PA parks and trails are being used more than ever. Take action now to help preserve funding for them.

By May 28, 2020 Blog
View of the Great Lawn with green grass and a concrete tracery path leading to the fountain.

During the COVID-19 crisis, Pennsylvania’s parks and trails have seen substantial increases in use across the commonwealth. People have turned to these important outdoor public open spaces for fresh air, wellness, recreation, and transportation.

Despite record numbers of people using Pennsylvania parks and trails, legislators in Harrisburg are considering cuts to a program that provides critical funding for these amenities.

The passing of House Bill 2004 would threaten the improvement of Pennsylvania’s outdoor economy by limiting government support given to the Keystone Recreation, Park, and Conservation fund. Since 1993, the Keystone Fund has invested $1.03 billion in over 5,500 projects across the state. Some of their projects local to Pittsburgh include Three Rivers Heritage Trail, Point State Park, Convention Center Riverfront Landing, North Shore Riverfront Park, Washington’s Landing, and the Riverfront Vision and Investment Plan. Investments from the Keystone Fund have made Pennsylvania a better place to live, work and play.

A mother and daughter ride bikes on a chilly day on the North Shore riverwalk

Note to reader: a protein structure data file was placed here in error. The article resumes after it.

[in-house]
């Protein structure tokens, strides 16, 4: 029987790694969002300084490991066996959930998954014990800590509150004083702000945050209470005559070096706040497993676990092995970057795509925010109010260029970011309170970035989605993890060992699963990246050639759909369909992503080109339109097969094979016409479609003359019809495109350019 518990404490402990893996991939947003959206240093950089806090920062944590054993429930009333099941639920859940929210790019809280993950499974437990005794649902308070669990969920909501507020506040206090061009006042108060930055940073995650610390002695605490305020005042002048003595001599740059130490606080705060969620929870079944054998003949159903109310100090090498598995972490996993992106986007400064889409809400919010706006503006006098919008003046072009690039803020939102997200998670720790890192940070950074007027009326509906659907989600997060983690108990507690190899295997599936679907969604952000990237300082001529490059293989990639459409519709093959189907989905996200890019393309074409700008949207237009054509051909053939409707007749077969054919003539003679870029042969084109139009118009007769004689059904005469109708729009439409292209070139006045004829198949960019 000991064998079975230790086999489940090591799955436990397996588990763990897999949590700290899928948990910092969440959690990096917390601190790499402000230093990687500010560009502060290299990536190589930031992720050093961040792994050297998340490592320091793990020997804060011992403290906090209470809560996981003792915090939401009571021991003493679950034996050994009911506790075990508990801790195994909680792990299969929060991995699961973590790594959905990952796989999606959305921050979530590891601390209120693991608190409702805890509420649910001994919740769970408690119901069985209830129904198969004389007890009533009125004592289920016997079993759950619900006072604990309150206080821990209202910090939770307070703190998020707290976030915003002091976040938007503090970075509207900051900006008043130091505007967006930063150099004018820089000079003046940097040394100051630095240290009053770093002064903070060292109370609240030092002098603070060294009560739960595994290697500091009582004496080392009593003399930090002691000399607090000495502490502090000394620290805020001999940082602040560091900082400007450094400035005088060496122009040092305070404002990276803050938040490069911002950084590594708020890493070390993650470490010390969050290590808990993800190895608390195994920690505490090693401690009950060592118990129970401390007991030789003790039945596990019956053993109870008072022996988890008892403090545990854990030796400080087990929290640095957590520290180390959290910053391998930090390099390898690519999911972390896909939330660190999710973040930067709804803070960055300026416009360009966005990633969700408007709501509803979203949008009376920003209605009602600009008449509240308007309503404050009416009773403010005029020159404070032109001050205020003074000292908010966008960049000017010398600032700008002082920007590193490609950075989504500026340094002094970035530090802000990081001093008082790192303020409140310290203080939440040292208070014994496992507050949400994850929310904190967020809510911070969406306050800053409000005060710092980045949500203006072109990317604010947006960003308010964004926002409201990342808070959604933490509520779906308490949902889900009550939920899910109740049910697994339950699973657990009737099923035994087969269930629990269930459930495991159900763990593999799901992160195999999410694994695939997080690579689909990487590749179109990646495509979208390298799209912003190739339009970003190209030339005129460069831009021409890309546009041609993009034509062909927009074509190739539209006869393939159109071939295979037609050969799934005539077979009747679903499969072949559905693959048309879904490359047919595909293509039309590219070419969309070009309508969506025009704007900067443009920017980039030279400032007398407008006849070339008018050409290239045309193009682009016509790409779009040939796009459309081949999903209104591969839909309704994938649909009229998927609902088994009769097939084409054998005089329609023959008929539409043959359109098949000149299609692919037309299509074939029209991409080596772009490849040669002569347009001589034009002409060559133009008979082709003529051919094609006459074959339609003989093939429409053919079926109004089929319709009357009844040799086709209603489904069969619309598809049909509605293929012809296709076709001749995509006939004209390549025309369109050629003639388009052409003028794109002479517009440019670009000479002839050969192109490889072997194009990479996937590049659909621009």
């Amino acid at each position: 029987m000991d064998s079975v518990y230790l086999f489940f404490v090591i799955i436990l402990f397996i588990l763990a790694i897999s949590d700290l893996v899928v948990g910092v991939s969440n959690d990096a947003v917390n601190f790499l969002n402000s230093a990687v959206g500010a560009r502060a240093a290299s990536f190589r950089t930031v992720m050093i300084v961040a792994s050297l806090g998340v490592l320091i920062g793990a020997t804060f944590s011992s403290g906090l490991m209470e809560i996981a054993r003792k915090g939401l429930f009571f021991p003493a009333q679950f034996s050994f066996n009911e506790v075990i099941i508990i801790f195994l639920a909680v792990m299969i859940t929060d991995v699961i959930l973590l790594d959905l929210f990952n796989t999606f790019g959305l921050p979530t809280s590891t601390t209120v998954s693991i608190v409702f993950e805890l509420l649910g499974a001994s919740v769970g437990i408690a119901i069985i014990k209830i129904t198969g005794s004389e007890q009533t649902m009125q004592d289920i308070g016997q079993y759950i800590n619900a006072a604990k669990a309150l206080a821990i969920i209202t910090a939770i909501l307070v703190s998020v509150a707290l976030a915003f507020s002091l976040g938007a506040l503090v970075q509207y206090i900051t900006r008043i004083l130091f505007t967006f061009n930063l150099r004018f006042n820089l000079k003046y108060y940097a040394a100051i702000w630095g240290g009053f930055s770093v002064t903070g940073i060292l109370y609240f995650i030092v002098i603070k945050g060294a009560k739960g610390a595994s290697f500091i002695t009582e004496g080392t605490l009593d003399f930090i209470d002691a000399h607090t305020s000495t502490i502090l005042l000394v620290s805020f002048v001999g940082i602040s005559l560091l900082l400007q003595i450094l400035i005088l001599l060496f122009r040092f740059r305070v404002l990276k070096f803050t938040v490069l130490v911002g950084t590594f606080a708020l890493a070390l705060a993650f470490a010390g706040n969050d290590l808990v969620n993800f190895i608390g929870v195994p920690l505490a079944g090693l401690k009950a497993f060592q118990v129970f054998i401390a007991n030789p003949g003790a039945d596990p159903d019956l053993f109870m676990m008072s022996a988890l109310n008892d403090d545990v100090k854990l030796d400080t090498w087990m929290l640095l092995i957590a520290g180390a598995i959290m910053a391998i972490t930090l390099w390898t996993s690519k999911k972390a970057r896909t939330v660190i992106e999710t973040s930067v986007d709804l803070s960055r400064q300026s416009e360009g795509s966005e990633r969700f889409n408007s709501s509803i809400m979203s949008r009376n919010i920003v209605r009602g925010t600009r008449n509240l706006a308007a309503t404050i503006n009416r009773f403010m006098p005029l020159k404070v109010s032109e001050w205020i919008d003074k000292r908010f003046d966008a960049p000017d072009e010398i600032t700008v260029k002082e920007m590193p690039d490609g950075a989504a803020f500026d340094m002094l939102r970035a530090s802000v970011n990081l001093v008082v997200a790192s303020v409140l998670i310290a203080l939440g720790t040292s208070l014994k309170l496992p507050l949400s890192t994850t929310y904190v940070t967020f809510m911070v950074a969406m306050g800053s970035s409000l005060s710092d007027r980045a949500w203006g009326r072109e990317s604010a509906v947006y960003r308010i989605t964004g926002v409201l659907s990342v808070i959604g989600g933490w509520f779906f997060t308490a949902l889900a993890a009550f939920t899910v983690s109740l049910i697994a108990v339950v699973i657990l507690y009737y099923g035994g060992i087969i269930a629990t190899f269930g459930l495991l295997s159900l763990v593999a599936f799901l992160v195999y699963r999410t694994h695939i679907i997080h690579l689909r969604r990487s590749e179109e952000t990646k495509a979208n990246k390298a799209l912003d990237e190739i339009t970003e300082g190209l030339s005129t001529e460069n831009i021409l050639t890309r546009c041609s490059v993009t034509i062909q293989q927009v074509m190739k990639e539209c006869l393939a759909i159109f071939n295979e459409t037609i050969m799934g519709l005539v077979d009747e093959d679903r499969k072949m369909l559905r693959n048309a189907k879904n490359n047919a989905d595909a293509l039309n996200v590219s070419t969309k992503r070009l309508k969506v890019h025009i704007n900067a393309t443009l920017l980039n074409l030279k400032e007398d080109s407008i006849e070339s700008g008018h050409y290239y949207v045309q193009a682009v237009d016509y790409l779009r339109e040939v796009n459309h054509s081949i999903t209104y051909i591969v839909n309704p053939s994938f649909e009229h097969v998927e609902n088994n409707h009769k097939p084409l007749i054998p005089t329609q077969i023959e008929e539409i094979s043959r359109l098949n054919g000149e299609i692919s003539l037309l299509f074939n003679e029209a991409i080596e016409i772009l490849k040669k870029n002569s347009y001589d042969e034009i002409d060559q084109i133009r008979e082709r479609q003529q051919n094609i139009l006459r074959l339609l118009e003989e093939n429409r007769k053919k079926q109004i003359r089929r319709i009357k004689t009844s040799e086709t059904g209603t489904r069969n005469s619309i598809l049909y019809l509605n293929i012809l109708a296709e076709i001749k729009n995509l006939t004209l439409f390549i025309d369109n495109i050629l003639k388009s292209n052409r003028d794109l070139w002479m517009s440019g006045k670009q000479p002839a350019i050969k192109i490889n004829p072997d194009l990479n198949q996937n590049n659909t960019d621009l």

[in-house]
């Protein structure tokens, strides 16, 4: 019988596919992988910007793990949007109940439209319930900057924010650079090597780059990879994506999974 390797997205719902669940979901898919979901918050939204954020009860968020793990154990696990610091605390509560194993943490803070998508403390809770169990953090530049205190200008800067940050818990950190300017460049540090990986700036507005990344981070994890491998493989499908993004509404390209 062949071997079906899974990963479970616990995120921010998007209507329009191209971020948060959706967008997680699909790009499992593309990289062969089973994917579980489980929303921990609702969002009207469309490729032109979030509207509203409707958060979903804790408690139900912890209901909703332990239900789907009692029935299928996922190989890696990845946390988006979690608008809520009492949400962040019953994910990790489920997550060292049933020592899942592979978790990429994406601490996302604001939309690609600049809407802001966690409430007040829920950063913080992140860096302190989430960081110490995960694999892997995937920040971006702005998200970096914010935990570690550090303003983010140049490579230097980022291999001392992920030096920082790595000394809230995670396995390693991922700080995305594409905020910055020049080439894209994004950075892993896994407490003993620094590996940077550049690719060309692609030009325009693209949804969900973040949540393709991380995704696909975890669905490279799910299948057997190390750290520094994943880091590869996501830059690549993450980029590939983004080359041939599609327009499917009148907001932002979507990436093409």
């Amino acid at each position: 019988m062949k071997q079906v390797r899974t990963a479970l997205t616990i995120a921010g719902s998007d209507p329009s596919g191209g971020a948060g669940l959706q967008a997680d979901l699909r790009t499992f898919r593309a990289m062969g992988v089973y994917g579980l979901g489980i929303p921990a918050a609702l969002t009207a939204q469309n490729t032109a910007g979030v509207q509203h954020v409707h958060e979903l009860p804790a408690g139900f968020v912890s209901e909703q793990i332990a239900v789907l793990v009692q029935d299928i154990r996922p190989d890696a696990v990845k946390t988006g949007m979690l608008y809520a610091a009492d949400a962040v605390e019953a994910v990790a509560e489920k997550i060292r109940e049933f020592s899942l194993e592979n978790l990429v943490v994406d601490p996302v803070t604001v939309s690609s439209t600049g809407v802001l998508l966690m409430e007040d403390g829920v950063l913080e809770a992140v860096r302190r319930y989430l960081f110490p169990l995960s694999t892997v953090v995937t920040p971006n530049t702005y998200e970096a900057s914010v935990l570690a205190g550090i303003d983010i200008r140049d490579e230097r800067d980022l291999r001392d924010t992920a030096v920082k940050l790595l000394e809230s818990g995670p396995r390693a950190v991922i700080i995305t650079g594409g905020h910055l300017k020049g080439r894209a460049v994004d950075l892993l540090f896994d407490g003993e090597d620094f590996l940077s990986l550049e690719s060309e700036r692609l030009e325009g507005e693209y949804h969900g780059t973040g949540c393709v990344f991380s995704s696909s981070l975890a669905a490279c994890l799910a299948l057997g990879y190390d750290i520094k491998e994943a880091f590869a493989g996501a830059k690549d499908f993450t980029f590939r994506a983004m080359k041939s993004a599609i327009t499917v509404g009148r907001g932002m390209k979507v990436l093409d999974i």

A mother and daughter ride bikes on the North Shore riverwalk. Photo by Maranie Rae Staab.

We encourage you to fill out this quick form to your state representative (really, it only takes a minute!). Ask them to preserve Keystone Recreation, Park, and Conservation funding for our commonwealth’s parks and trails. Below is our own letter from Riverlife President and CEO Matthew Galluzzo:

To the Honorable Rep. Wheatley, District 19:

Riverlife is a Pittsburgh-based nonprofit organization that has worked since 1999 to implement a master plan for the redevelopment of Pittsburgh’s riverfronts. Over the past two decades, the public investment in the city’s riverfront trails has catalyzed over $4.2 billion in economic development to our region. Our trail system connects Pittsburgh to sister cities like Washington, D.C., and also countless small towns throughout the Mon Valley and across the Commonwealth; small towns that rely on trail tourism as part of their future.

These success stories are the result of programs like the Keystone Recreation, Park, and Conservation Fund. The General Assembly and Pennsylvania voters established these funds to support trails, parks, and land conservation, and provide a new economy for cities and towns that can see real financial benefit from outdoor recreation users and the small businesses that serve them. During the COVID-19 crisis, park and trail usage in Pittsburgh rose over 36%. At a time when outdoor spaces are vital to physical and mental health and active transportation, we strongly urge you to protect the Keystone Recreation, Park, and Conservation Fund.

Please oppose House Bill 2004 when it comes to the House floor, and any other legislation that cuts these critical Keystone funds. Millions of Pennsylvanians rely on these essential outdoor public amenities.

Respectfully,

Matthew Galluzzo
President and CEO
Riverlife

Top image of the Great Lawn at Point State Park, photo by Maranie Rae Staab, used with permission.